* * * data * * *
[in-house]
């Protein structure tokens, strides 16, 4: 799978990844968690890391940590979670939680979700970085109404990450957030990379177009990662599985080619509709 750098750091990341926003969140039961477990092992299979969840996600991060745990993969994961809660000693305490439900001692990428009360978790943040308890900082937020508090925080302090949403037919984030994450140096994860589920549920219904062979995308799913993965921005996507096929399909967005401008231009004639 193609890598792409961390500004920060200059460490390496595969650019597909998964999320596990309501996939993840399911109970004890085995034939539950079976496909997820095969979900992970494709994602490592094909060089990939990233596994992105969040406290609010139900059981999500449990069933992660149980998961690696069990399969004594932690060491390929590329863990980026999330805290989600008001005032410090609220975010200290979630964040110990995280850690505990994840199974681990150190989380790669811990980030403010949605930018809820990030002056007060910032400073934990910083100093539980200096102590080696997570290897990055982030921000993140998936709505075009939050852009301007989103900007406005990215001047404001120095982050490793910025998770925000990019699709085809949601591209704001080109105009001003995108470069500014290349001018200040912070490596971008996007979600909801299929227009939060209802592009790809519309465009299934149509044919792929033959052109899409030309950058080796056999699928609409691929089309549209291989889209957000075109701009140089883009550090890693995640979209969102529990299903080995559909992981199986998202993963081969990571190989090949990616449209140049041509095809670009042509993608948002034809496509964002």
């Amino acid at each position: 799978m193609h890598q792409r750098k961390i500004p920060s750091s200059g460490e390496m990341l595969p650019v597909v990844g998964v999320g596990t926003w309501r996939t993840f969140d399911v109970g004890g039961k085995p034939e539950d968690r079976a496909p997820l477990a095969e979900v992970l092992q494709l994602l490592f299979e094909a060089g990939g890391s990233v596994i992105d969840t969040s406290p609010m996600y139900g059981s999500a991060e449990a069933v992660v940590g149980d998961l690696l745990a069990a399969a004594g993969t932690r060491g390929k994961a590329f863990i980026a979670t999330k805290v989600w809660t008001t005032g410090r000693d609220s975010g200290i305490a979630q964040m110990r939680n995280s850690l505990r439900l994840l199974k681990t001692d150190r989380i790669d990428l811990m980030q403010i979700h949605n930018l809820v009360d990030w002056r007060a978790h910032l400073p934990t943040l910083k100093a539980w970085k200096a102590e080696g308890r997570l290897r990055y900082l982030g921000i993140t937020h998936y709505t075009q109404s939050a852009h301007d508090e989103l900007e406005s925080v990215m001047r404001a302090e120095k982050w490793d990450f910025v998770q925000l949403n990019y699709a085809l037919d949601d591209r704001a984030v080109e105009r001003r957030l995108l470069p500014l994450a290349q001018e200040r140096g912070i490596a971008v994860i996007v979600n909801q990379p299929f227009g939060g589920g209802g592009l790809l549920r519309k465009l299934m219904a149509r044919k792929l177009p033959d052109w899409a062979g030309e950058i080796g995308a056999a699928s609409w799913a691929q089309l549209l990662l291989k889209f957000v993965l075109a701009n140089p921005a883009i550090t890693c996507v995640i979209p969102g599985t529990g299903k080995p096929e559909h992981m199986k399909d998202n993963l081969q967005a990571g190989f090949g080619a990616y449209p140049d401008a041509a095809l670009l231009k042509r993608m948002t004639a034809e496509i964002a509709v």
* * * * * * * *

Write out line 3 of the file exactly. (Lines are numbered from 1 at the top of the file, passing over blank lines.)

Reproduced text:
């Amino acid at each position: 799978m193609h890598q792409r750098k961390i500004p920060s750091s200059g460490e390496m990341l595969p650019v597909v990844g998964v999320g596990t926003w309501r996939t993840f969140d399911v109970g004890g039961k085995p034939e539950d968690r079976a496909p997820l477990a095969e979900v992970l092992q494709l994602l490592f299979e094909a060089g990939g890391s990233v596994i992105d969840t969040s406290p609010m996600y139900g059981s999500a991060e449990a069933v992660v940590g149980d998961l690696l745990a069990a399969a004594g993969t932690r060491g390929k994961a590329f863990i980026a979670t999330k805290v989600w809660t008001t005032g410090r000693d609220s975010g200290i305490a979630q964040m110990r939680n995280s850690l505990r439900l994840l199974k681990t001692d150190r989380i790669d990428l811990m980030q403010i979700h949605n930018l809820v009360d990030w002056r007060a978790h910032l400073p934990t943040l910083k100093a539980w970085k200096a102590e080696g308890r997570l290897r990055y900082l982030g921000i993140t937020h998936y709505t075009q109404s939050a852009h301007d508090e989103l900007e406005s925080v990215m001047r404001a302090e120095k982050w490793d990450f910025v998770q925000l949403n990019y699709a085809l037919d949601d591209r704001a984030v080109e105009r001003r957030l995108l470069p500014l994450a290349q001018e200040r140096g912070i490596a971008v994860i996007v979600n909801q990379p299929f227009g939060g589920g209802g592009l790809l549920r519309k465009l299934m219904a149509r044919k792929l177009p033959d052109w899409a062979g030309e950058i080796g995308a056999a699928s609409w799913a691929q089309l549209l990662l291989k889209f957000v993965l075109a701009n140089p921005a883009i550090t890693c996507v995640i979209p969102g599985t529990g299903k080995p096929e559909h992981m199986k399909d998202n993963l081969q967005a990571g190989f090949g080619a990616y449209p140049d401008a041509a095809l670009l231009k042509r993608m948002t004639a034809e496509i964002a509709v």